The trilogy, triptych (call it what you will, it's a work in three movements), that incorporates Night Song 1 & 2, as well as Angel, emerges surreptitiously, as if from shadows on stage, as gently as a lullaby. Night Song 2 throws a lot of focus onto Isaacs, solo, and, again, is a striking example of Isaacs' classical-jazz duplicity.

The album's title track is the unapologetically lusty blues alluded to earlier, sharpended with a sophisticated saxophonic riff that lifts it into a class of its own. The interplay between Muller and Isaacs was particularly arresting; a visceral, edge-of-the-seat impro spontaneity peppered with knowing glances, subtle cues and slightly dangerous liaisons. Meanwhile, Keegan is taking off, while Hirst & Firth steady things, back down on planet Earth. This piece swaggers into the room, strutting its erotic stuff to an almost burlesque extent. Going-on 20 minutes of full-on, head-first, blow-your-mind, industrial-strength, rootsy earthmoving equipment, with the merest sheen, a quick buff, of jazz polish. Yeah, baby!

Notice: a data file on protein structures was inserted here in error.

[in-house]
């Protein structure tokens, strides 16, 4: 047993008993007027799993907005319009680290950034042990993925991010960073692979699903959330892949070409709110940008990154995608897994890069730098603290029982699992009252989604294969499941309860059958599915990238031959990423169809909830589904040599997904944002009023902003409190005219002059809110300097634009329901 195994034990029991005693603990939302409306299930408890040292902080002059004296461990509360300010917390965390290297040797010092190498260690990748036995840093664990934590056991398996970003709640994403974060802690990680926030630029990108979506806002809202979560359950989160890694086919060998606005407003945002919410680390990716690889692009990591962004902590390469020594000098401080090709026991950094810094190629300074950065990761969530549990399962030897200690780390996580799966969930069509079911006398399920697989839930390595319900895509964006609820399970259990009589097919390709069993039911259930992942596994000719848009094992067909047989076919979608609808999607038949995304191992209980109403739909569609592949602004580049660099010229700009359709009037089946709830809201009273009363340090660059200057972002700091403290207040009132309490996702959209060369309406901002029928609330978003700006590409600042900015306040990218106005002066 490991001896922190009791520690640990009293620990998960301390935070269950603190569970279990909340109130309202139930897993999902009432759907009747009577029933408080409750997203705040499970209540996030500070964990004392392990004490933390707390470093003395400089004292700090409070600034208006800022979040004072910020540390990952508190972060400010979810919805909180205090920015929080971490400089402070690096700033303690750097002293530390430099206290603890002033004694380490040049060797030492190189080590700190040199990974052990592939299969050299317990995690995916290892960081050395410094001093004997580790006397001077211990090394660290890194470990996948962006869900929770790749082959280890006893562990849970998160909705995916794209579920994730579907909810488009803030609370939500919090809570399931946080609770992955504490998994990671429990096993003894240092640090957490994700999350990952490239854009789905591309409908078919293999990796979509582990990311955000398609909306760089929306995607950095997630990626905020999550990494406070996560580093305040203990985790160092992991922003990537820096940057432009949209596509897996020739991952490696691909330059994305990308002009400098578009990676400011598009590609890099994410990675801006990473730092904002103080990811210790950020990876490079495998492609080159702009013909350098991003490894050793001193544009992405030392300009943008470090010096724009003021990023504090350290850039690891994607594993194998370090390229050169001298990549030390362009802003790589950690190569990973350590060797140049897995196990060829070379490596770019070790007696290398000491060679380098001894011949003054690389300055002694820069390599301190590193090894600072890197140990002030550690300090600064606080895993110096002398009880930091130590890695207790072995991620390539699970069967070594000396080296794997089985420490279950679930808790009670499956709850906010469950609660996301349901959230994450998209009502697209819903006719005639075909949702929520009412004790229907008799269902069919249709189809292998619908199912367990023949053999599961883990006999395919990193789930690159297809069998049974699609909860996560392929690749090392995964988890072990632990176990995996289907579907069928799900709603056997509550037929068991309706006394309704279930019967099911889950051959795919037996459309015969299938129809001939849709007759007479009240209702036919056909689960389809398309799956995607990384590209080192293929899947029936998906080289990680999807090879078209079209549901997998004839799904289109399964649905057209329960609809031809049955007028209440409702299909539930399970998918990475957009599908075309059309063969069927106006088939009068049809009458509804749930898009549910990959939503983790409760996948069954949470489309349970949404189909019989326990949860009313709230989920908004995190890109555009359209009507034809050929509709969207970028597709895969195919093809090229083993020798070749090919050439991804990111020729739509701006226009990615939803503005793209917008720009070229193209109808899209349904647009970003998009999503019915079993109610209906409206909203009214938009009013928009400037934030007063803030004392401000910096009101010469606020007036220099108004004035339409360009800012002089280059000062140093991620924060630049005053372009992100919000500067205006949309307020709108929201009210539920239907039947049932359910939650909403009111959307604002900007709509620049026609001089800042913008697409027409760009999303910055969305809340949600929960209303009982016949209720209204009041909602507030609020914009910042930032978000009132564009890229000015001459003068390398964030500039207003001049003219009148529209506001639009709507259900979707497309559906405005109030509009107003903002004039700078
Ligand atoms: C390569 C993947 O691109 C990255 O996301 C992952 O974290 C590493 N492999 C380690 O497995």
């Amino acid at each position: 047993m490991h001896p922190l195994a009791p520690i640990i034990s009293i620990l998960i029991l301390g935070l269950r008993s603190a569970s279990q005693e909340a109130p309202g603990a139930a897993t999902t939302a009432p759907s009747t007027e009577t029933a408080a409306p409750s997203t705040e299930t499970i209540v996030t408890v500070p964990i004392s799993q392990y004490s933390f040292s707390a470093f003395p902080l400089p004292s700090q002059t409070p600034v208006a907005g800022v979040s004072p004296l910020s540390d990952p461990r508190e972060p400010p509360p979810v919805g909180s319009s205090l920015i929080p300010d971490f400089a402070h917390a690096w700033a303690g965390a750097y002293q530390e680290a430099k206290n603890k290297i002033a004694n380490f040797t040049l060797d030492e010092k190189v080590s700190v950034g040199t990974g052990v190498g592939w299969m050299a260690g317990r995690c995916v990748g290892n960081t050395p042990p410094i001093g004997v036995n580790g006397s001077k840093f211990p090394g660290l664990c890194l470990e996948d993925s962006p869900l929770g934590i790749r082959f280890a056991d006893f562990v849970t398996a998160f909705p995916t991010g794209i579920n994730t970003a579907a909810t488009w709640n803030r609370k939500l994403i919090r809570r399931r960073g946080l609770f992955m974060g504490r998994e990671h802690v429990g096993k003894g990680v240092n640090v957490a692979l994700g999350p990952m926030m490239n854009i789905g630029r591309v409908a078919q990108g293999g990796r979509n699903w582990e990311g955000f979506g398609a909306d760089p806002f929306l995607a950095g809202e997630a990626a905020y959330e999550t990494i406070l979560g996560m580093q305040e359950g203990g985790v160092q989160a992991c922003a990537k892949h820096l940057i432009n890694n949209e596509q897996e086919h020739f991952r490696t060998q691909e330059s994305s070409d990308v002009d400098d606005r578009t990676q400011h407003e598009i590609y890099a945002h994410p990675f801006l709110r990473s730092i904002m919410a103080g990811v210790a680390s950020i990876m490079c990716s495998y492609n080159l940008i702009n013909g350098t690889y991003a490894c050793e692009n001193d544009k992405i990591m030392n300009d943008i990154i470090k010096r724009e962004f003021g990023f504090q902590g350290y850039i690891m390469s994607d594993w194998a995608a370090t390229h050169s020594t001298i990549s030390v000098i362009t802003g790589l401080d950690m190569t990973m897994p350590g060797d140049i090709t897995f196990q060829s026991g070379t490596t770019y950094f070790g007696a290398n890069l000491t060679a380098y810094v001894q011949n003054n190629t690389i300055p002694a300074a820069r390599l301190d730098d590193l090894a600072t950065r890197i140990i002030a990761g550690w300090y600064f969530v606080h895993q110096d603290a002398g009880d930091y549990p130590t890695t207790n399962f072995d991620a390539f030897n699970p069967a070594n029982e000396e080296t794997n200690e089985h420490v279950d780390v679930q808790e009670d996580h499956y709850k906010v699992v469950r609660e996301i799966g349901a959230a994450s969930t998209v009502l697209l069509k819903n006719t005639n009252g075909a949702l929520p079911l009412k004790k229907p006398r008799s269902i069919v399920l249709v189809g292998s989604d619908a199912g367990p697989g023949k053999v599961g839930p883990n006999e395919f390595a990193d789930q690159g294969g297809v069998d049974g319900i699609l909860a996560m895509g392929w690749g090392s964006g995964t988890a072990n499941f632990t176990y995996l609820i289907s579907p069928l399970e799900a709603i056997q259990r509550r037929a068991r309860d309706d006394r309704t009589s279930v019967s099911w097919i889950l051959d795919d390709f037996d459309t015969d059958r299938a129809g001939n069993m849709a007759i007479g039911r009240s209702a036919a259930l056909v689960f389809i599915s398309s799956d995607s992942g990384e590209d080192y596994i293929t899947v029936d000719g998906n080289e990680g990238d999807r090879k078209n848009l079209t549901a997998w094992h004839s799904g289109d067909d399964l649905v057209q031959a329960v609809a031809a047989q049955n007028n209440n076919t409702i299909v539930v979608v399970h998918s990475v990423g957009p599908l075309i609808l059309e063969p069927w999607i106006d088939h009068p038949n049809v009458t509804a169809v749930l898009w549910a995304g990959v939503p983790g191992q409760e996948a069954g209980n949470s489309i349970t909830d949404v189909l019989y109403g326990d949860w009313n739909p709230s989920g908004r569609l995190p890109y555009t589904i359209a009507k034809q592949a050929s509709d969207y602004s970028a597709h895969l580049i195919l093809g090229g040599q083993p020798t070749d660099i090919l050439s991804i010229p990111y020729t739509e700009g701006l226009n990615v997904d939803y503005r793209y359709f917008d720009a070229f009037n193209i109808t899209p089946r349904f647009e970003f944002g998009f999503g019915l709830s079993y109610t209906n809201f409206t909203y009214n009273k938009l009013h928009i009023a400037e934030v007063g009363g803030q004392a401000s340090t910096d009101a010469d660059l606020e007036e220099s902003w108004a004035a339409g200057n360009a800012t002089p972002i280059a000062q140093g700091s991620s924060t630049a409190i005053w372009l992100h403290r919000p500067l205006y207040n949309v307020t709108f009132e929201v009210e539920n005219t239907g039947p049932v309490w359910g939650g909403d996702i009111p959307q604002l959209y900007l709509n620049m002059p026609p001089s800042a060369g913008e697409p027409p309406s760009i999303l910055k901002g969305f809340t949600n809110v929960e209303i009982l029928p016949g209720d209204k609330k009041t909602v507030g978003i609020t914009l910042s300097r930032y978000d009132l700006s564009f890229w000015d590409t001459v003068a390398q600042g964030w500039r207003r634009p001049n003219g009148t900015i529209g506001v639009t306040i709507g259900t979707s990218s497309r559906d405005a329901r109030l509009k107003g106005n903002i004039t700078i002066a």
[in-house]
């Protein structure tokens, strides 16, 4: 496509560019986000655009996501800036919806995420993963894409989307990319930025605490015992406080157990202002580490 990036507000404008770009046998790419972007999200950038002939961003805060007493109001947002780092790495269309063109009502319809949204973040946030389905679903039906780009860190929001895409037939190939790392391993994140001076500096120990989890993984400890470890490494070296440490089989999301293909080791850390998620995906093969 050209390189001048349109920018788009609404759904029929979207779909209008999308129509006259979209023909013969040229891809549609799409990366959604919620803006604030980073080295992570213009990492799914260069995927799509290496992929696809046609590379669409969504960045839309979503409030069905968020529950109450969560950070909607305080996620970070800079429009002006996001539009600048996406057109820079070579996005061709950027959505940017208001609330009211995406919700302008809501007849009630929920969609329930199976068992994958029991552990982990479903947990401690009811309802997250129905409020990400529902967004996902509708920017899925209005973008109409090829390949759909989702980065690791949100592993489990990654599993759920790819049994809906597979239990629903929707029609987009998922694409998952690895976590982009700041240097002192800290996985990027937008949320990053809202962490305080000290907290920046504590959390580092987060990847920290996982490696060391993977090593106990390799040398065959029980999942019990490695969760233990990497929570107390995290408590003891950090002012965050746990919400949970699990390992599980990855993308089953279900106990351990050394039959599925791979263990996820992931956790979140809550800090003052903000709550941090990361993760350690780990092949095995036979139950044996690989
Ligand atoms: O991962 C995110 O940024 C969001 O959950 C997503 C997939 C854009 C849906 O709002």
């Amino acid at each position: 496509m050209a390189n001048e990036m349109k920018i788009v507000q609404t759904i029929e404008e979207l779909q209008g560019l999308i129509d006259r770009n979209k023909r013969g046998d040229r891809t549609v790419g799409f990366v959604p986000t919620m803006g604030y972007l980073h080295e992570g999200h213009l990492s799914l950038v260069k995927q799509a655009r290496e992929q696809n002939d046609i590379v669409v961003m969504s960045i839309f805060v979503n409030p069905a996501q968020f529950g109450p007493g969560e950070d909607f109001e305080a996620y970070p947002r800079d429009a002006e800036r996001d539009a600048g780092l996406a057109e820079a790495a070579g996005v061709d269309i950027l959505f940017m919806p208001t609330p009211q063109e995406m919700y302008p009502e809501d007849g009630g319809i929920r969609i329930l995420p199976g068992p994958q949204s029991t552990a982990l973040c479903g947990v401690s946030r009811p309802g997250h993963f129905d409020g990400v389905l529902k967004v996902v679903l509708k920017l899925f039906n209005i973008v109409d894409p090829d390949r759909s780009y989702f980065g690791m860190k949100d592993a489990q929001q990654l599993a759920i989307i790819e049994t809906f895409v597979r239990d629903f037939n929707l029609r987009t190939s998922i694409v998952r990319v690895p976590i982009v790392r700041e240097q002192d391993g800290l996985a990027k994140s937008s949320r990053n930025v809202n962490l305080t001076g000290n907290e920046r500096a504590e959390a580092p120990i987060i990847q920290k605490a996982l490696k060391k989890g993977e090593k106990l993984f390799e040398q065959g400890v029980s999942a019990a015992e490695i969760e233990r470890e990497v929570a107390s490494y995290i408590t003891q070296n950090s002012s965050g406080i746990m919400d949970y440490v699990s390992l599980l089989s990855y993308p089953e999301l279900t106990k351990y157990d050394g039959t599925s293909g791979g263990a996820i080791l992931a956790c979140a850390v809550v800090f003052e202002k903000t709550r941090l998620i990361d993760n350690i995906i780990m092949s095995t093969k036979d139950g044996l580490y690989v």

Between The Shores was, and is, inspired by a few lines from T S Elliott, an ode to insecurity; the familiar feeling of being all at sea, a boat without oars on a dark ocean, but braving the slings and arrows of outrageous fortune nonetheless. Of course, TSE puts it rather better than I, but no better, surely, than Isaacs, who has a breathtaking aptitude for making feeling and experience audible.

Isaacs is a composer and musician utterly unencumbered by boundaries, taking a box-cutter to those who'd file him under anything in particular: he's apt to cite influences as diverse as Vaughan Williams and Earth, Wind & Fire. He lives and breathes Bernstein's ethos, which I'm prone to quote: there are only two kinds of music (good & bad). But there's a third. Bloody-well brilliant!

LATE FINAL EXTRA! News just to hand confirms the Juilliard gig mentioned above wasn't part of the current tour. rather, it was a discrete engagement. Still impressive but! 

Venue: Factory Theatre, 105 Victoria Rd, Marrickville
Date/Time: Wed 20 May 8pm (door open 7pm)
Tickets: Pre-booked tickets $18 Adult, $12 conc for students, pensioners. Tickets at the door $20/ $15
Bookings: 9550 3666 |